Mary has come across numerous case of HIV/AIDS in the villages. It is now believed that West Papua has the highest infection rate in Indonesia and the fourth highest rate in the world. Mary suggests that for every reported case of HIV/AIDS in West Papua, there are probably up to 100 other people who are either infected or in danger of being infected. Presently there are nearly 1,500 reported HIV/AIDS cases in West Papua. Using Mary’s formula, this means there could be as many as 150,000 people infected with HIV/AIDS in West Papua today!
Village people are very anxious and are greatly threatened by HIV/AIDS. People who are infected are often thrown out of the community. Hospitals refuse to treat HIV/AIDS cases and Mary says many HIV/AIDS sufferers simply wish “they were dead”.
Responding to the HIV/AIDS threat
There is an urgent need for research so that a clearer picture can be obtained concerning the HIV/AIDS situation in West Papua today. Secondly, there is need to train people so that they can then educate others about HIV/AIDS and its prevention.
Biak has been selected for a pilot project. Here Mary plans to reach isolated communities with her mobile clinics and to provide education about HIV/AIDS and its prevention. Other plans include the establishment of a HIV/AIDS education center in Biak and a center (hospice) where those suffering from HIV/AIDS can be cared for and can die with dignity.
Support for Sara Klinik
(a) Mobile Clinics in remote villages – drugs supplied by the Uniting Church in Australia through OPAL ($A.300) plus travel costs ($A.500) and food/accommodation ($A.200). Total cost – $A.1,000 per clinic.
Target Amount to be raised by the Uniting Church in Australia: $A1,000 per clinic, four times per year – $A4,000.
(b) HIV/AIDS Education Centre in Biak town – materials ($A.3,000), staff (x2 for 12 months – $A5,000), office rental (12 months – $A2,000). Total $A10,000.
Target Amount to be raised by the Uniting Church in Australia: $A10,000.
(c) Centre (hospice) for the care of those dying from HIV/AIDS – construction ($A10,000) – land is already available, staff (x3 for 12 months $A8,000), equipment ($A10,000), materials ($A.4,000). Total $A32,000.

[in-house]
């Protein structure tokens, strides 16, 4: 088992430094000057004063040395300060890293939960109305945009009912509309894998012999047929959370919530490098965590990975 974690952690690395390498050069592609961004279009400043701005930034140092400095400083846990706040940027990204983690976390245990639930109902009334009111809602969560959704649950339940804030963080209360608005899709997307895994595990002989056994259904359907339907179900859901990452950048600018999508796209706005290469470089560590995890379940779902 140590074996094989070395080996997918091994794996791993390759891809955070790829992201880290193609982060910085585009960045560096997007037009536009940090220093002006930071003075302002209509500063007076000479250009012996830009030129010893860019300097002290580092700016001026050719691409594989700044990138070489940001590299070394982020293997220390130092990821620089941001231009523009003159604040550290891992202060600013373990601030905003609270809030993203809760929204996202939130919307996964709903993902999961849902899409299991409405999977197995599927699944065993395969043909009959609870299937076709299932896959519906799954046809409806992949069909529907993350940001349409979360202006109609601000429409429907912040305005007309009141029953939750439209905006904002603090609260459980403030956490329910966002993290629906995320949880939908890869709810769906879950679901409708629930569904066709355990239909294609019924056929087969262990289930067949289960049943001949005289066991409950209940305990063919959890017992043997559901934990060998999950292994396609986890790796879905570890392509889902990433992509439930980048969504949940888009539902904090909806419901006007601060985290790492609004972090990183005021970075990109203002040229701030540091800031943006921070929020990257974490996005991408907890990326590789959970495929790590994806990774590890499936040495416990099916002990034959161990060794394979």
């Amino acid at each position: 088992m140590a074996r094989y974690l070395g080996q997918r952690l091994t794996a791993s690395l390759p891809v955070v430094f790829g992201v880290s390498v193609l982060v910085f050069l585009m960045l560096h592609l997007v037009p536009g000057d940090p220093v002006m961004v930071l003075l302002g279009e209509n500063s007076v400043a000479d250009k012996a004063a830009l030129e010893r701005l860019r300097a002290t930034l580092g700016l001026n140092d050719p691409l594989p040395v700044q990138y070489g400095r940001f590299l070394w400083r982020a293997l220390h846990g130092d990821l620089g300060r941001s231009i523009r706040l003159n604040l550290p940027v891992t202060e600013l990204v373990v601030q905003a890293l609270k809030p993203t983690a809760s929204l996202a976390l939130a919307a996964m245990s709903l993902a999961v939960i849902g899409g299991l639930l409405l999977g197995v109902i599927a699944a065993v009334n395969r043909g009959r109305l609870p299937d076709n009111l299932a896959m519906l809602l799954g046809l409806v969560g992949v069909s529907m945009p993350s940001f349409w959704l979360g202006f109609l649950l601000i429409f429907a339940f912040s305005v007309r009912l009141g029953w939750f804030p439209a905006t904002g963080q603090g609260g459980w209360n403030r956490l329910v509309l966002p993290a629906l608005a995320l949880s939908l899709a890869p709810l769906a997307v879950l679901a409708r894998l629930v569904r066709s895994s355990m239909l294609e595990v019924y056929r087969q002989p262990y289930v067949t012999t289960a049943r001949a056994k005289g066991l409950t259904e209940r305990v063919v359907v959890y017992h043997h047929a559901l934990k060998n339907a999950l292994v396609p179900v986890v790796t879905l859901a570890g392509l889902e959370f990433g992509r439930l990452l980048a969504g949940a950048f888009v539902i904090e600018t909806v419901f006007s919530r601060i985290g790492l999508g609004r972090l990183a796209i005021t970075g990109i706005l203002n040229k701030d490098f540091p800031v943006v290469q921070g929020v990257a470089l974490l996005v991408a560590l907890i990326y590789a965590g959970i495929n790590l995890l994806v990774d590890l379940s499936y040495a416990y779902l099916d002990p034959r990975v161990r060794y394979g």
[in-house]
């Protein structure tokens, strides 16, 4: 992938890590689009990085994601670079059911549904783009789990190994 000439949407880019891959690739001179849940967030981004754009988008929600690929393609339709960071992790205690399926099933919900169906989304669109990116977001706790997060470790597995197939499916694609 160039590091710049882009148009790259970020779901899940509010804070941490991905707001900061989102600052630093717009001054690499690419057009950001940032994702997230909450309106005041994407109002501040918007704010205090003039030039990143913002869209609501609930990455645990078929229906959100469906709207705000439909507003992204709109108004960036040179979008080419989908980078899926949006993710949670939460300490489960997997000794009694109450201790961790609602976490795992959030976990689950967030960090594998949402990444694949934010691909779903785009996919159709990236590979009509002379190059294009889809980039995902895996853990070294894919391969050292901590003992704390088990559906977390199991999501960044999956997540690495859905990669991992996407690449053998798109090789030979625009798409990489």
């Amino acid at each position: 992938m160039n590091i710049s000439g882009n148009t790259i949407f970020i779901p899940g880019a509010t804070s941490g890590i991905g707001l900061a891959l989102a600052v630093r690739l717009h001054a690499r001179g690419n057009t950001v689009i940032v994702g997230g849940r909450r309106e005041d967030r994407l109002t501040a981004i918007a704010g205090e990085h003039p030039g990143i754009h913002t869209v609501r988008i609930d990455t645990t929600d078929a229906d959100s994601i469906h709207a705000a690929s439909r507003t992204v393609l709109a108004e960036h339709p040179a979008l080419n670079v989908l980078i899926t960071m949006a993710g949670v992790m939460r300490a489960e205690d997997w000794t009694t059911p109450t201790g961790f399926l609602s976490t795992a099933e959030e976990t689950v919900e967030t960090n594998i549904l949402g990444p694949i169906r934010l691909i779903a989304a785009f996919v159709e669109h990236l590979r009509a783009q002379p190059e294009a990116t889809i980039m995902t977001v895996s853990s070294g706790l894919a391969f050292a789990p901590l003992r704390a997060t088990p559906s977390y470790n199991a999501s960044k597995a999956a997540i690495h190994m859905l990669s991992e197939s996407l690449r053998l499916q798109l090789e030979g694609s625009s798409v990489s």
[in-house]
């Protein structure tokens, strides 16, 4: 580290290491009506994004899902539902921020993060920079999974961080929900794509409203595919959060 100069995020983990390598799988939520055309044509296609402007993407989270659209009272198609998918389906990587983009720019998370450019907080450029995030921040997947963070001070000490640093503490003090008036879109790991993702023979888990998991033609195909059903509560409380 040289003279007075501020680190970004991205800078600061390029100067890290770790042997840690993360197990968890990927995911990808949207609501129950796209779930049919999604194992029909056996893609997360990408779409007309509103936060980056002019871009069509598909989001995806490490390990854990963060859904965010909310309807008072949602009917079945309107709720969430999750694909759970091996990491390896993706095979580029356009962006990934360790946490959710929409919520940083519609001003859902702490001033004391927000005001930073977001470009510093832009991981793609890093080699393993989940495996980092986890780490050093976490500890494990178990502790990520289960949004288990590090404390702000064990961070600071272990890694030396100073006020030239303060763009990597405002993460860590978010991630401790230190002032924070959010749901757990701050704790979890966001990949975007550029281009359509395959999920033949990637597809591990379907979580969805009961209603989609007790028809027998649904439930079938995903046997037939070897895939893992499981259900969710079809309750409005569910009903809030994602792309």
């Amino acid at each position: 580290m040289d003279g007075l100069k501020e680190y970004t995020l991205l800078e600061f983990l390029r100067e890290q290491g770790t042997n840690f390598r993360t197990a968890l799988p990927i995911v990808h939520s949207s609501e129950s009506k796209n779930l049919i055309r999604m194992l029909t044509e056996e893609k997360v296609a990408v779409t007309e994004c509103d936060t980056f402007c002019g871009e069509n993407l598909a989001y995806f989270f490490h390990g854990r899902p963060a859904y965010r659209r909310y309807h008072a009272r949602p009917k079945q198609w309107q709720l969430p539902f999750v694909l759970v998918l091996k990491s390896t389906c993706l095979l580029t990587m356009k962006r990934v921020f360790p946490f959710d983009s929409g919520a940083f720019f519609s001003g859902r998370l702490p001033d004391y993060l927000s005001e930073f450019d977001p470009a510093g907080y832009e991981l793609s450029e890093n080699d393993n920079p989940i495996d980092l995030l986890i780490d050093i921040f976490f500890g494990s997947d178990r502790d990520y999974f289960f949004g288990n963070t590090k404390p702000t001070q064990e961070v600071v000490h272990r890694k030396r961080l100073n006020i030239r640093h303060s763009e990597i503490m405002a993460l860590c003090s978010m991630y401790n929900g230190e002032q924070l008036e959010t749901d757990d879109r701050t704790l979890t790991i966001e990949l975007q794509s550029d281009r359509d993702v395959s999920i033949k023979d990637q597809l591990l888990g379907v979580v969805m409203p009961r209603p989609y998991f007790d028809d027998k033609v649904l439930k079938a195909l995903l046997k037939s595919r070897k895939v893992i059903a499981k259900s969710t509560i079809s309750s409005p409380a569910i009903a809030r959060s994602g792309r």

Target amount to be raised by the Uniting Church in Australia: $A32,000
Institute for Human Rights Study and Advocacy (ELSHAM)
A terrible human rights situation
Indonesia’s occupation of West Papua has been brutal. Some observers claim up to 100,000 people have died as a result of this occupation over the past 40 years. Most of the world has ignored this shocking situation and many Papuans believe the likely outcome of this situation will lead to the loss of their identity and the loss of their culture. Some even speak in terms of “genocide” because they believe their very survival is at stake.
Churches and local organisations respond
Churches and local indigenous organisations have worked closely to raise issues and reveal the horrific reality of what is going on in West Papua. In 1994 the Irian Working Group for Justice and Peace was started and this group worked on human rights monitoring and investigation.
Four years later in 1998, ELSHAM was formally established. Working closely with the Evangelical Christian Church in the Land of Papua (GKI), a partner church with the Uniting Church in Australia, ELSHAM has emerged as a leading agency in West Papua in the field of human rights monitoring and investigation.
The board of ELSHAM involves representatives from the GKI (the moderator, Rev Hermann Saud) and other churches. Rev John Barr (Uniting Church in Australia) has been appointed as an international representative.
Besides human rights monitoring and investigation, ELSHAM also in the organisation of conflict resolution workshops and the coordination of discussion groups and seminars on issues concerning justice, peace and democracy. A critical role is now played by ELSHAM in the provision of up-to-date reports on human rights conditions for international agencies including the UN Commission on Human Rights. The well known advocate, John Rumbiak, is ELSHAM’s international chairperson and he speaks with great wisdom and authority on these matters.